It acquired a small business in the US called Cutwater Asset Management to serve as a platform for its expansion. “We spent the first two years embedding it, making sure the pipes are there, the systems are there and the processes are unified between the US and London,” he says. Basically, making sure that the quality could be preserved.

“It’s not something that happens overnight. We have taken our time, so we haven’t really pushed sales in the US very hard,” he says. “We have pushed a little bit, planted seeds.”

Insight has won about $6-7bn in AuM in the US since the Cutwater business was integrated, from existing relationships and “light touch selling”.

“So, it is now that we are in this process of starting to become more external in our focus. I am very happy the whole thing has happened well, we haven’t lost people or lost ground, now it’s about moving the whole thing forward.”

Insight has more than the moral backing of BNY Mellon to draw on in its US adventure – it can draw on the family name to access valuable additional revenue streams.

“When it comes to the core institutional market we would tend to doing it ourselves. When we go to the wholesale market we tend to use BNY Mellon, which already has an infrastructure in the wholesale market to distribute capabilities. We will be doing both.”

While Insight’s existing AuM is dominated by pension funds he is also targeting insurance companies and other institutional investors.

“I would suspect that our focus will be largely in the pension arena, and that is going to be basically the first port of call where we win or lose.”

While the delay in fullscale international expansion allowed Insight to build a reputation for quality – it won the 2017 Global Investor LDI manager of the year award and regularly tops Greenwich Associates LDI surveys – it also allowed others to dominate the sector in the world’s biggest investment market.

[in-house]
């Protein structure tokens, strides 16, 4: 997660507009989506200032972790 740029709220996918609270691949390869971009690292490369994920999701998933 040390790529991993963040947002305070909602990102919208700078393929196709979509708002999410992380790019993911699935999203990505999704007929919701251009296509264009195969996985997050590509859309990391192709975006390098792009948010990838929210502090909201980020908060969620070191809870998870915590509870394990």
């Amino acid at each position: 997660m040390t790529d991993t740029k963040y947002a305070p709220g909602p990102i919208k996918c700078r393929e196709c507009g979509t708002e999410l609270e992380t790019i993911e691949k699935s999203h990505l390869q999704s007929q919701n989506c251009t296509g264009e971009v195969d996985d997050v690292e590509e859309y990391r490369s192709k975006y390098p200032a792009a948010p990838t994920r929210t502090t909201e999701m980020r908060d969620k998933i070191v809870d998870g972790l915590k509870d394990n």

It is not the only instance of Insight sticking to its principle of quality over growth. “We are also very happy to close funds when we feel capacity has become an issue,” says Nauphal. “We have often actually closed funds, or at least limited the capacity in many of our funds. These types of considerations take precedence over growth.”


Slightly at odds with Insight’s breakneck AuM growth, Nauphal has maintained a cautious approach to building the business from the beginning and decisions taken at the outset resonate to this day.

Back in 2003, Insight was owned by HBOS (principally Clerical Medical) and acquired Rothschild Asset Management. “It ended up being a reverse-takeover by the Rothschild side,” he says.

“Critically, this led to a re-think of what we wanted to be. At the time, we looked like every other asset manager in the UK.”

With a mixture of middling capabilities in the crowded UK asset management market, Insight needed to find its identity.

He says: “We had the opportunity go back to scratch and say, what is it that we want to offer? We decided to refocus the business on only what we’re very good at and leave the rest to others.”

It identified areas where it could offer a differentiated proposition in the market, where it believed it could add real value, and jettison the rest.

The other side of the equation was identifying a need, something that was genuinely lacking in the market. He says lots of people claim to offer solutions but “all they really do is pre-package generic products”.

He can see why some are tempted by this route – the profits that flow from economies of scale – but he wanted to be bolder.

“We felt there was an opportunity for us to offer truly tailored capabilities to our clients that go to the unique specification of each client rather than through modelling.”

The critical insight was not to chase maximising returns or minimising volatility.

“We wanted to understand the outcomes our clients wanted and maximise the certainty of those outcomes. The global saving industry was going to require more outcomes and people who could deliver those kinds of outcomes. The fact was that the DB market in the developed world was maturing very fast.”

In aggregate DB pension funds were approaching the end of their accumulation phase. “We felt at the time that the DB industry was just at the cusp, and there was going to be a major tailwind in our favour of people re-thinking what it means to be in decumulation,” he says.

“Everybody was operating strategies that were good for accumulation and portfolio optimisation. But once you get past there many other factors become important such as cash flows and the risk in your liabilities. But nobody was operating in that space.